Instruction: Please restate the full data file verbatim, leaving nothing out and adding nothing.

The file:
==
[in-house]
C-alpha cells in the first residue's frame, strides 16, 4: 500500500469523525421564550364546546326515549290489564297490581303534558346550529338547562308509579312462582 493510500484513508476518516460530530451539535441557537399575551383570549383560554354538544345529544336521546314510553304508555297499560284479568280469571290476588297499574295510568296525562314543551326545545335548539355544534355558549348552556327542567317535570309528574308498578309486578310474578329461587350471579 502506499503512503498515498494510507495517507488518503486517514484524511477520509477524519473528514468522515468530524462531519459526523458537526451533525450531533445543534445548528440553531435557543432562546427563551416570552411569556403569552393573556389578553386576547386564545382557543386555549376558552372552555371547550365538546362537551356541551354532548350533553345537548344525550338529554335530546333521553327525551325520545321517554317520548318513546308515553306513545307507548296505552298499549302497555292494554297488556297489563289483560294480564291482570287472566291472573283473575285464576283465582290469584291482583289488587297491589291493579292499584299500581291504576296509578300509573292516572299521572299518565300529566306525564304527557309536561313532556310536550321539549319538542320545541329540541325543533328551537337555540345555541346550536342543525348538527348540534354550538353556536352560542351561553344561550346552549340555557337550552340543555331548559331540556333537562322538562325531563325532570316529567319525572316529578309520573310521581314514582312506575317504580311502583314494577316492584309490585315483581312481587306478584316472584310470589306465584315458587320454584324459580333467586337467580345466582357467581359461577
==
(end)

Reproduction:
[in-house]
C-alpha cells in the first residue's frame, strides 16, 4: 500500500469523525421564550364546546326515549290489564297490581303534558346550529338547562308509579312462582 493510500484513508476518516460530530451539535441557537399575551383570549383560554354538544345529544336521546314510553304508555297499560284479568280469571290476588297499574295510568296525562314543551326545545335548539355544534355558549348552556327542567317535570309528574308498578309486578310474578329461587350471579 502506499503512503498515498494510507495517507488518503486517514484524511477520509477524519473528514468522515468530524462531519459526523458537526451533525450531533445543534445548528440553531435557543432562546427563551416570552411569556403569552393573556389578553386576547386564545382557543386555549376558552372552555371547550365538546362537551356541551354532548350533553345537548344525550338529554335530546333521553327525551325520545321517554317520548318513546308515553306513545307507548296505552298499549302497555292494554297488556297489563289483560294480564291482570287472566291472573283473575285464576283465582290469584291482583289488587297491589291493579292499584299500581291504576296509578300509573292516572299521572299518565300529566306525564304527557309536561313532556310536550321539549319538542320545541329540541325543533328551537337555540345555541346550536342543525348538527348540534354550538353556536352560542351561553344561550346552549340555557337550552340543555331548559331540556333537562322538562325531563325532570316529567319525572316529578309520573310521581314514582312506575317504580311502583314494577316492584309490585315483581312481587306478584316472584310470589306465584315458587320454584324459580333467586337467580345466582357467581359461577